Country Day has five international students — four in China and one in Taiwan — who, despite the pandemic, plan to come back to the U.S. sometime this year.
In China, where senior Stephanie Ye and juniors Tina Huang and Daisy Zhou currently reside, three COVID-19 vaccines have been released to the public.
Huang, who lives in Shenzhen, plans to return in March to take the SAT.
“I feel better about the virus and much more protected now that the vaccine is out, but I’m not totally confident just because the vaccine is still so new,” she said. “But, this gives me hope that it’s just a matter of time and the pandemic won’t last forever.”
China’s National Pharmaceutical Group Corporation released two vaccines and Sinovac, a Chinese biopharmaceutical company, released one vaccine at the end of the year.
The vaccine is currently free to all ages, Ye said.
Ye plans to return to the U.S. in May, before AP exams.
“My parents are not very comfortable with me going back now because China is not as bad as the U.S. in terms of COVID-19 cases, but I do eventually want to go back … ,” said Ye, who lives in Changzhou.
Ye’s parents’ friends have gotten the vaccine, but Ye and her family have not gotten it yet due to health concerns.
China’s controlling the pandemic well, Ye said. She was impressed with the speed of the invention and distribution of the vaccine.
“I’m proud of what China has done, and I’m sad to hear people calling this virus the Chinese virus,” Ye said. “I just hope that the situation will get better soon.”
Ye and Zhou want to get the vaccine before returning to the U.S. for their safety when traveling internationally.
Zhou, who is currently in Sanya, is thinking about returning in September, just before her senior year starts. Since one of the vaccines is specifically only for those above the age of 18, she plans on taking it when she turns 18 in September before coming back for her senior year.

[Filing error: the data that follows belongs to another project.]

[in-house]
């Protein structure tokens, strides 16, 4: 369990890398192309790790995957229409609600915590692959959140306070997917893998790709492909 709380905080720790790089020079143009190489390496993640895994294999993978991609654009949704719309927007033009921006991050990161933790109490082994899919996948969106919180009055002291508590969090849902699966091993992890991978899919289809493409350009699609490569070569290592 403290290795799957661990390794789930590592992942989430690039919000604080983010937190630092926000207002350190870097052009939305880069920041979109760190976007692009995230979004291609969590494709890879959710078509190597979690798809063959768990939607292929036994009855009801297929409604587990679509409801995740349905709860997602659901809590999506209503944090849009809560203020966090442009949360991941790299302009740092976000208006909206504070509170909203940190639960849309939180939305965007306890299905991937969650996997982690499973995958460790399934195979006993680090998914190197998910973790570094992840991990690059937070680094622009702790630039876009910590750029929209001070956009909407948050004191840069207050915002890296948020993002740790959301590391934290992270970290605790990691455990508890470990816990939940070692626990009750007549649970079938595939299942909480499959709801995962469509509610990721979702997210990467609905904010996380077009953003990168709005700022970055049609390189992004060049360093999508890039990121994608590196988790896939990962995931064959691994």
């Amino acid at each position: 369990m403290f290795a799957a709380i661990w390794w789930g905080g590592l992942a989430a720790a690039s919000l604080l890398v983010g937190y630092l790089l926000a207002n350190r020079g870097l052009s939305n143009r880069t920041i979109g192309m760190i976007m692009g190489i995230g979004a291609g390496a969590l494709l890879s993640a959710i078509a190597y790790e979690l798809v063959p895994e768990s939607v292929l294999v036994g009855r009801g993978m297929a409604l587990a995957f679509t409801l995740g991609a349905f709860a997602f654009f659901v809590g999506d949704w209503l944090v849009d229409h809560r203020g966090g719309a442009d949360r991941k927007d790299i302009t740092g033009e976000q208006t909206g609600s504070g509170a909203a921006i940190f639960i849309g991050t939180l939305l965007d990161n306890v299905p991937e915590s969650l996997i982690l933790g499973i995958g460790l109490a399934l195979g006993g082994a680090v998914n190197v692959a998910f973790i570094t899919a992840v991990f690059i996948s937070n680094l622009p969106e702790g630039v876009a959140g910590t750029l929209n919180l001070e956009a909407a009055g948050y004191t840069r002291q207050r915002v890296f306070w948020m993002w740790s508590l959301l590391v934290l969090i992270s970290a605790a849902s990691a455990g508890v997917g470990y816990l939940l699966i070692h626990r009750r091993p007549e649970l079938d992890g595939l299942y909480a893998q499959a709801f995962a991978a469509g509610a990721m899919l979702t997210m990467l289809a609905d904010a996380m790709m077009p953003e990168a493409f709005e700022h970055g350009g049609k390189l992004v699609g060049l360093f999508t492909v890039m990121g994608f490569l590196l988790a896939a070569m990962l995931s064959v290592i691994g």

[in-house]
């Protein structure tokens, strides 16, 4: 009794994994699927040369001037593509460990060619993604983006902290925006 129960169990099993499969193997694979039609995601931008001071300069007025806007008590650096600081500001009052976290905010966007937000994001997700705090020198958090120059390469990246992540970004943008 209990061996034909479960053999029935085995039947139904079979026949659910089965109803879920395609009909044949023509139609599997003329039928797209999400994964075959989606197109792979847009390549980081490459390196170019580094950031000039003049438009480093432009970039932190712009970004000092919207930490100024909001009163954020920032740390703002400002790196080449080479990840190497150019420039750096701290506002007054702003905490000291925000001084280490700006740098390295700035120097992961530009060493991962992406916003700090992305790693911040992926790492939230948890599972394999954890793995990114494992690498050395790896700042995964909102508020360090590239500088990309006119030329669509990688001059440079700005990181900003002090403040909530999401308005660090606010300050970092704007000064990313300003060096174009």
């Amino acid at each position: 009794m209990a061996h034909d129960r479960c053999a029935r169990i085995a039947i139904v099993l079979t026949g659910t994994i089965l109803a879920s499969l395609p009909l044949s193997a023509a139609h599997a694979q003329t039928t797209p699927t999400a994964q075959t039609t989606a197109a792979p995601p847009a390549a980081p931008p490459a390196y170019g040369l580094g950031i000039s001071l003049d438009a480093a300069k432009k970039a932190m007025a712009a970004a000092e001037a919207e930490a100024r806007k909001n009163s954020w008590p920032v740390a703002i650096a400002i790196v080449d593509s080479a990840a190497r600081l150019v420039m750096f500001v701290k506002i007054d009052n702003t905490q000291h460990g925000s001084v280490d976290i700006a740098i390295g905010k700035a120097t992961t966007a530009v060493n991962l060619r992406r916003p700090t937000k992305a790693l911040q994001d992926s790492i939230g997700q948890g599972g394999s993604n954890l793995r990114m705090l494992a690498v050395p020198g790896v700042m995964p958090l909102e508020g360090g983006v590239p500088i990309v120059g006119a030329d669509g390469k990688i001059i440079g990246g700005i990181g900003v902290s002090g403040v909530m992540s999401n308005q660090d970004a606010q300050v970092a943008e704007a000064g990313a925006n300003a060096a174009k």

Zhou and Huang both plan to wait until more people have been vaccinated to ensure that it’s safe before they get their doses.
COVID-19 outbreaks are usually contained in one place, Huang said.
Masks and washing hands frequently are required, she added. Although public places and transportation have been open for months, people still have to wear masks at all times.
If there is an outbreak in a neighborhood, it is shut down and the entire community is tested to prevent spreading, Zhou said.
Unlike China, Taiwan, where senior Joanne Tsai is staying, has not released a vaccine yet, but reports show it will likely do so by March.
“This past year, we’ve had about 800 cases, most of which are from other people who came from other countries,” said Tsai, who lives in Taipei.
“I plan to take it when it becomes available to me because I have friends who have already taken the vaccine in different countries. Then, I don’t have to be that afraid of getting the virus when I return to the states.”
Like China, Taiwan has enforced mask-wearing and frequent hand washing, but the country is no longer under quarantine.
Tsai plans to return before her senior year ends to take her belongings from her host family’s house (math teacher Patricia Jacobsen) and meet her friends before she leaves for college.
The vaccine reassures Tsai that everything will eventually return to normal.
“I mean, I wish we got the vaccine, but I know more important people like healthcare workers need it,” she said.
“What’s happening is scary. I’m always praying that my friends and family are safe, and the vaccine will hopefully wash those worries away.”
— By Sanjana Anand
Originally published in the Feb. 2 edition of the Octagon.